Example: short, tall, big, small
Step 1 Step 2
big small bigtmnsmallpqw
r mqodi rakjnbuto
Predicting Content from the Title or First Sentences: Before having the students read a story, tell them (or, write on the blackboard) the story title or the first sentence of each paragraph. Have them guess, either by writing or speaking their answers, what the story will be about, what will happen, etc. They can answer individually, in pairs, or in small groups.
Example: “Class, we are going to read a story called ‘My Brother Won a Prize’. What do you think this will be about?” (The students respond.) “Why do you think he might have won a prize?” “Have any of you ever won a prize?” “How did it feel?” “How do you think he might feel?” “What would you do if you won Q30?” Etc.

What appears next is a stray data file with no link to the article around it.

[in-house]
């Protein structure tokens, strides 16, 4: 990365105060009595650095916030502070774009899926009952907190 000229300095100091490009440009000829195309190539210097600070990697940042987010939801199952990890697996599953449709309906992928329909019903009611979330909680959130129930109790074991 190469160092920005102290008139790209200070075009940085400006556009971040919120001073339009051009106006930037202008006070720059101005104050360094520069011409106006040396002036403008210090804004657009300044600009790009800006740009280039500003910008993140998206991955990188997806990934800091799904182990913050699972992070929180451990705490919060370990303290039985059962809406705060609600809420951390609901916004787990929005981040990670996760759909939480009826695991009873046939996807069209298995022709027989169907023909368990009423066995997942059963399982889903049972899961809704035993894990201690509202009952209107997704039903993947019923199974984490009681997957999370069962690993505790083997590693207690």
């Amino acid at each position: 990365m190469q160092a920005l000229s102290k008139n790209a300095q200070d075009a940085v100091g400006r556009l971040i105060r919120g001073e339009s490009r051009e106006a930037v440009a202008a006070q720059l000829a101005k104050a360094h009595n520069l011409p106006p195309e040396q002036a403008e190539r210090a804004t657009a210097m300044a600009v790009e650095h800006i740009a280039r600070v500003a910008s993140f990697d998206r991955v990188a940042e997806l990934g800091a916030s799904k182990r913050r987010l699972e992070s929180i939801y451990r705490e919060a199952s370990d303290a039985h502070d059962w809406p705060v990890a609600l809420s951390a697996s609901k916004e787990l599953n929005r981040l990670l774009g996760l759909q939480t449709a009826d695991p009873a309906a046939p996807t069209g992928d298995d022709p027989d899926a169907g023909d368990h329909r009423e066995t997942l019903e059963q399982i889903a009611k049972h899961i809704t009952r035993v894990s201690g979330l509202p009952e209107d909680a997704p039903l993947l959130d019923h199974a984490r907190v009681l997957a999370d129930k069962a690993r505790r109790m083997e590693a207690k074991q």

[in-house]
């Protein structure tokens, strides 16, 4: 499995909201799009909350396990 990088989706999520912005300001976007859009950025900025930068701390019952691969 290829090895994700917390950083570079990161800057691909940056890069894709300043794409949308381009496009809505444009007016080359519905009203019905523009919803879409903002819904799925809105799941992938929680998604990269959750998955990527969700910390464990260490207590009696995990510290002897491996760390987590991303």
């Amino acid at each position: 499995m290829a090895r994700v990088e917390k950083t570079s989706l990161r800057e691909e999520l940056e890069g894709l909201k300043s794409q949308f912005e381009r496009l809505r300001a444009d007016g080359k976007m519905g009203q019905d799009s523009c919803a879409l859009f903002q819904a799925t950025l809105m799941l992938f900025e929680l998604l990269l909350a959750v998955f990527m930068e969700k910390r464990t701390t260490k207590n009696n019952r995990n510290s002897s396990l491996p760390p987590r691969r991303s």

Guessing Meaning from Context: Sometimes, students will read a word that they don’t know. You can make them much better English readers if you teach them how to figure out a word’s meaning by themselves. It’s not always possible but, often, it can be done. This will make them faster readers, too. Using their knowledge of English, have the students try to guess the meaning of a word they don’t know. To check it, they can try replacing the unknown word with their definition.
Example: “After years of being a pugilist, his nose was broken, and his face was scarred. However, he still liked going to the gym to box.” Student: Excuse me, teacher, but I don’t understand “pugilist”. Teacher: “Can you guess what it means? What kind of person who goes to the gym often has a battered face?” Student: “A boxer?” Teacher: “That’s a good guess. Plus, look at the end of the sentence; it says he likes to box. Now, try putting ‘boxer’ there instead of ‘pugilist’.” Student: “’After years of being a boxer, his nose was broken and his face was scarred. However, he still liked going to the gym to box.’ That sounds right.” Teacher: “Good. Now, read on just to make sure you’re right about that.”